The experience or idea contained in a song may be important. Then again, it may be foolish, depending upon the encounter. I mean I love "Wooly Bully" by Sam the Sham and the Pharaohs, and I love "The River" by Bruce Springsteen. To me one song is nonsensical and the other deeply reflective. The important aspect of theme is that each song offers a fresh insight, whether that new view is scattered or chiseled.
I prefer to have a song choose me as if it knows important intimate feelings I have and as if it knows the personal history of my life. A favorite song perfectly fits me, and I long for that quality much like a lover longs for a mate. The power of its seduction should not be measured on any scale, rather it should be thoroughly explored and enjoyed.
If people are willing to choose a sensuous but healing addiction, I suggest they inject some music. The catalog and the knowledge awaiting the novice are endless. The cost can be pricey, but I always compare it to the cost of smoking. Enjoying the hobby of music is much less expensive than buying and smoking cigarettes and much better for your physical well being. I hope my music remains accessible to the end. No doubt, my musical obsession is alive and well today.
What Others Say
"It's really about living in your head... just looking out at the world, then going back into your head and tossing around a lot of ideas and coming out with something interesting to say." -Lucinda Williams
"Music is everybody's possession. It's only publishers who think that people own it." -John Lennon
"The world is filled with people who are no longer needed. And who try to make slaves of all of us. And they have their music and we have ours. Theirs, the wasted songs of a superstitious nightmare. And without their music and ideological miscarriages to compare our songs of freedom to, we'd not have any opposite to compare music with --- and like the drifting wind, hitting against no obstacle, we'd never know its speed, its power...." -Woody Guthrie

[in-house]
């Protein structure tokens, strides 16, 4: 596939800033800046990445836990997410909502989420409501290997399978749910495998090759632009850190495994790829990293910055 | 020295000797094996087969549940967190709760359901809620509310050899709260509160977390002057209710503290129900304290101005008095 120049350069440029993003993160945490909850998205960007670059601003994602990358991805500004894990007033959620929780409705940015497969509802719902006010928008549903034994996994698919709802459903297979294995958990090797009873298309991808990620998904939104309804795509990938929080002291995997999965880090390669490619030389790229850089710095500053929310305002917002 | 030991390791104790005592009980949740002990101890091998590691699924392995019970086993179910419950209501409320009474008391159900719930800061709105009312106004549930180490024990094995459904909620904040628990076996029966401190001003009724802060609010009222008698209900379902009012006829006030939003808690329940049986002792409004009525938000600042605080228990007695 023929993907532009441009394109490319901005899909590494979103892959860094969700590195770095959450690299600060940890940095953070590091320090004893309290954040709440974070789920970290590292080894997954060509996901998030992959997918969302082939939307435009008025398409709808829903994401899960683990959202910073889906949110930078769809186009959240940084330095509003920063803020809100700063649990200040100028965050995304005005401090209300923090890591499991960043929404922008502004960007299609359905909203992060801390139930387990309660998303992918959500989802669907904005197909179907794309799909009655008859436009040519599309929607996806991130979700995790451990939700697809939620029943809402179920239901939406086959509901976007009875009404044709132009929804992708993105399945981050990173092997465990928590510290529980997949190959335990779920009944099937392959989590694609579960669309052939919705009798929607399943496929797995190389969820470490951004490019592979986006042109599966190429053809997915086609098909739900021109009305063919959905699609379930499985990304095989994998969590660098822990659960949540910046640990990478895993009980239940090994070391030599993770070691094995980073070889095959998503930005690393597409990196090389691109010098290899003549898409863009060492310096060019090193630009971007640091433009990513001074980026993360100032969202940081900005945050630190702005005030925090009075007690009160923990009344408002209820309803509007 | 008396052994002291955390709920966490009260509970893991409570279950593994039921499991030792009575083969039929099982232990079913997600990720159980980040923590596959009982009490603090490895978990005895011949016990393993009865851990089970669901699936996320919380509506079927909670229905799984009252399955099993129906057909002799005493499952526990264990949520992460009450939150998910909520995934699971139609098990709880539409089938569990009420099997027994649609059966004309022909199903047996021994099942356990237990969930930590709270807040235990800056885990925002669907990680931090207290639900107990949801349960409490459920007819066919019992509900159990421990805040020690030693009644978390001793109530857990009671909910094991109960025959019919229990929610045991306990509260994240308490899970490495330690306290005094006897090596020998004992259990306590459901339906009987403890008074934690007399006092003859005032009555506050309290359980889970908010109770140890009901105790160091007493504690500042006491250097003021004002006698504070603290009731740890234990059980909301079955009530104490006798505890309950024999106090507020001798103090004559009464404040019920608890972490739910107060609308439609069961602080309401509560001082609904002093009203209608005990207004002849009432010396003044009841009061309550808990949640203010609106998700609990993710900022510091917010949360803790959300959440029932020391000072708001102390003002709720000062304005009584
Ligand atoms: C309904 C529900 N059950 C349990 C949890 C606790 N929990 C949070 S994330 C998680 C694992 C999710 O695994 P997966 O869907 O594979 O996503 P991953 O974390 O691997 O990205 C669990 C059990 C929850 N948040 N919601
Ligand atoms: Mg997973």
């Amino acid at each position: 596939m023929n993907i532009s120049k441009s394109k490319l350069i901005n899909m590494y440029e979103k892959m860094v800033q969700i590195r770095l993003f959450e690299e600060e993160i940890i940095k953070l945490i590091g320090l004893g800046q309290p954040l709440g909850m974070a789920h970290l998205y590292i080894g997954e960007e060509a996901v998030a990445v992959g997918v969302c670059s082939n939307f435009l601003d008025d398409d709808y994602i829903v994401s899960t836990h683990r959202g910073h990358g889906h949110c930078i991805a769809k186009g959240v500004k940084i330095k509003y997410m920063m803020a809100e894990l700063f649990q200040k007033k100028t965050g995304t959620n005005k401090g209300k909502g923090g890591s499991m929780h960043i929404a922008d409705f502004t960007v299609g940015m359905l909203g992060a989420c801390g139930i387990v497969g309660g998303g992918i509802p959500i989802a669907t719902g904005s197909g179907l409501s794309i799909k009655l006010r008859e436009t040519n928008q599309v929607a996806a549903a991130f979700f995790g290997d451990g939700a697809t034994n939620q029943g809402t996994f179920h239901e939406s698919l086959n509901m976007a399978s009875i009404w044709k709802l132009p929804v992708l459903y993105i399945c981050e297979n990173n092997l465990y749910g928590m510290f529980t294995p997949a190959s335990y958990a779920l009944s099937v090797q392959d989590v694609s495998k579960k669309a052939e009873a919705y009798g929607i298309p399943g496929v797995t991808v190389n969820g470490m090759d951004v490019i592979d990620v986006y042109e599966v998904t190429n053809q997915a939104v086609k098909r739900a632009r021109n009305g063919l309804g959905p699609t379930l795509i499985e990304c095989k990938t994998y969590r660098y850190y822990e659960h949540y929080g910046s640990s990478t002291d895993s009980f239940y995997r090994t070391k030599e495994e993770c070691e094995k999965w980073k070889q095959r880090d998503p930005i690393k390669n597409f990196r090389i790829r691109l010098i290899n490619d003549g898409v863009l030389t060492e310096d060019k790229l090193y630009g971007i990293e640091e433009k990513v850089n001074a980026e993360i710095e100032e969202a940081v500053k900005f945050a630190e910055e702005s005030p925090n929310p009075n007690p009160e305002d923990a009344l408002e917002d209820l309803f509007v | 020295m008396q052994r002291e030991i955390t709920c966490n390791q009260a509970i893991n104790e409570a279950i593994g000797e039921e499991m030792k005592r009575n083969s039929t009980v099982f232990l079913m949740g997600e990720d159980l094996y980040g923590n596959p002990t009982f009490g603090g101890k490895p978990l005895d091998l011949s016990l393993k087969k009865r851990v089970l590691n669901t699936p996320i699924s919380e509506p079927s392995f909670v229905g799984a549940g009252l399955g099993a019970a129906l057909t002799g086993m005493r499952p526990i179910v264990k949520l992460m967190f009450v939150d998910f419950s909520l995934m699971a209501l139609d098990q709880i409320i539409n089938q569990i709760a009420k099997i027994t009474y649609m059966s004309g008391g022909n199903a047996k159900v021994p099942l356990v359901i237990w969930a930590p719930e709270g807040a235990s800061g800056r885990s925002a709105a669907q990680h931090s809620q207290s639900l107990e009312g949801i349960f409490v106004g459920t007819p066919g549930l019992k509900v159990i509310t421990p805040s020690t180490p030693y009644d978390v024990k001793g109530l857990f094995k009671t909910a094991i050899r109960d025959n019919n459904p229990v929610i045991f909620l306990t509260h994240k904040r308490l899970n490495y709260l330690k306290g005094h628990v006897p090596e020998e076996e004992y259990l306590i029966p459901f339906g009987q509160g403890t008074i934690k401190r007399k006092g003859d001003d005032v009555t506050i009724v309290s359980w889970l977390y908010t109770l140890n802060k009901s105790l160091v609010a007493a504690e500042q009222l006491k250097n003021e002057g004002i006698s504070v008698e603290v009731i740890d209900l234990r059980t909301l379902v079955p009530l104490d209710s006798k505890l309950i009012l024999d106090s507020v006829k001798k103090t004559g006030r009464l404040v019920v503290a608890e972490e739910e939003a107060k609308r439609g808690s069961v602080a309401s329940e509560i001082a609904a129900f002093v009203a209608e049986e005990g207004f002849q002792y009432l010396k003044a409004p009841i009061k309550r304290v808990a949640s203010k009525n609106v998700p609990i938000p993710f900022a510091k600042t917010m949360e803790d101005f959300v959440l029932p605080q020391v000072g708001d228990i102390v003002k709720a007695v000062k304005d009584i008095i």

"I like to sing ballads the way Eddie Fisher does and the way Perry Como does. But the way I'm singing now is what makes the money." -Elvis Presley
"This land is your land and this land is my land, sure, but the world is run by those that never listen to music anyway." -Bob Dylan
“I started recording because I was always complaining about the records that I was getting of my songs At least if I did them and messed them up, I wouldn't have anyone else to blame." -Randy Newman
"I'd have to say that my favorite thing is writing a song that really says how I feel, what I believe - and it even explains the world to myself better than I knew it." -Jackson Browne
"At that time, though, I wanted to get a song done by Elvis Presley. But as I was leaving after meeting with Elvis, (Presley's manager) Col. (Tom) Parker followed me to the door and said, 'I guess we won't be seeing you here again.' I said, 'Oh, really?' Parker wanted only songs to which he could get full publishing rights, and I didn't need Elvis to record 'MacArthur Park.' It was already a number one hit. Col. Parker was a crude man." -Jimmy Webb
“Beware the lollipop of mediocrity; lick it once and you'll suck forever.” -Brian Wilson
"The song is the center; the song is the key. If you don't have a good song, you don't have anything by my value." -Carole King
"Music washes away from the soul the dust of everyday life." -Berthold Auerbach
“The best music is essentially there to provide you something to face the world with.” -Bruce Springsteen
"Music to me is spontaneous, writing is spontaneous and it's all based on not trying to do it. From beginning to end, whether it's writing a song, or playing guitar, or a particular chord sequence, or blowing a horn, it's based on improvisation and spontaneity. -Van Morrison
"For the music is your special friend
Dance on fire as it intends
Music is your only friend
Until the end" -Jim Morrison
"I don't know what you mean by 'country music.' I just make music the way I know how." -Hank Williams, Sr.
"Some songs have to do with my personal relationship with the Lord, others are about certain situations that I've gone through." -Smokey Robinson
“My thing was to out-Sly Sly Stone. Sly was definitely sly, and his sound was new, his grooves were incredible, he borrowed a lot from rock. He caught the psychedelic thing. He was bad. I could match him though, rhythm for rhythm, horn for horn.” -Norman Whitfield
"My mother would cry about my blindness and the hopelessness of my ever seeing, but I told her I wasn't sad. I believed God had something for me to do." -Stevie Wonder